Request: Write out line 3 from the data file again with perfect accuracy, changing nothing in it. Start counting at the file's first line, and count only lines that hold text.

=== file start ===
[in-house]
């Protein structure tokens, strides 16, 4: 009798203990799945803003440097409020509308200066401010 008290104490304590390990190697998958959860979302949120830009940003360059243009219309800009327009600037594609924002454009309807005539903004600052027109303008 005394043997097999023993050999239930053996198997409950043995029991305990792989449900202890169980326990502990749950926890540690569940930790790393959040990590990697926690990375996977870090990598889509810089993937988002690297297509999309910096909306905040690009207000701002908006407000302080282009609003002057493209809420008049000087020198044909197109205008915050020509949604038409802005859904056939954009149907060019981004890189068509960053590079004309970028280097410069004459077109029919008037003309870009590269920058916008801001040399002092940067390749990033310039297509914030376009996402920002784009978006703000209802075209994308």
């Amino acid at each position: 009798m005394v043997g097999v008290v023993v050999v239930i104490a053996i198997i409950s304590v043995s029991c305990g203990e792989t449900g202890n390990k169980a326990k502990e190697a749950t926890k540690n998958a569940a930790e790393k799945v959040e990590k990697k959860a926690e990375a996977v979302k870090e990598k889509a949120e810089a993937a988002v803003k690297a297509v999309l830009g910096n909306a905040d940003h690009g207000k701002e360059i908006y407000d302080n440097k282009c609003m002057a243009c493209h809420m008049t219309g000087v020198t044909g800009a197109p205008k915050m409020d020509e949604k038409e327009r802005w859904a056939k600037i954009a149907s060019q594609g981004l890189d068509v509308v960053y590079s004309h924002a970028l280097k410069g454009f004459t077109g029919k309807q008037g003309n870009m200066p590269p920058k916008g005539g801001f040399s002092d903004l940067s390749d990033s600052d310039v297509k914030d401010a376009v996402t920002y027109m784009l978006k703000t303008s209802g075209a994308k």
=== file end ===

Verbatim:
């Amino acid at each position: 009798m005394v043997g097999v008290v023993v050999v239930i104490a053996i198997i409950s304590v043995s029991c305990g203990e792989t449900g202890n390990k169980a326990k502990e190697a749950t926890k540690n998958a569940a930790e790393k799945v959040e990590k990697k959860a926690e990375a996977v979302k870090e990598k889509a949120e810089a993937a988002v803003k690297a297509v999309l830009g910096n909306a905040d940003h690009g207000k701002e360059i908006y407000d302080n440097k282009c609003m002057a243009c493209h809420m008049t219309g000087v020198t044909g800009a197109p205008k915050m409020d020509e949604k038409e327009r802005w859904a056939k600037i954009a149907s060019q594609g981004l890189d068509v509308v960053y590079s004309h924002a970028l280097k410069g454009f004459t077109g029919k309807q008037g003309n870009m200066p590269p920058k916008g005539g801001f040399s002092d903004l940067s390749d990033s600052d310039v297509k914030d401010a376009v996402t920002y027109m784009l978006k703000t303008s209802g075209a994308k």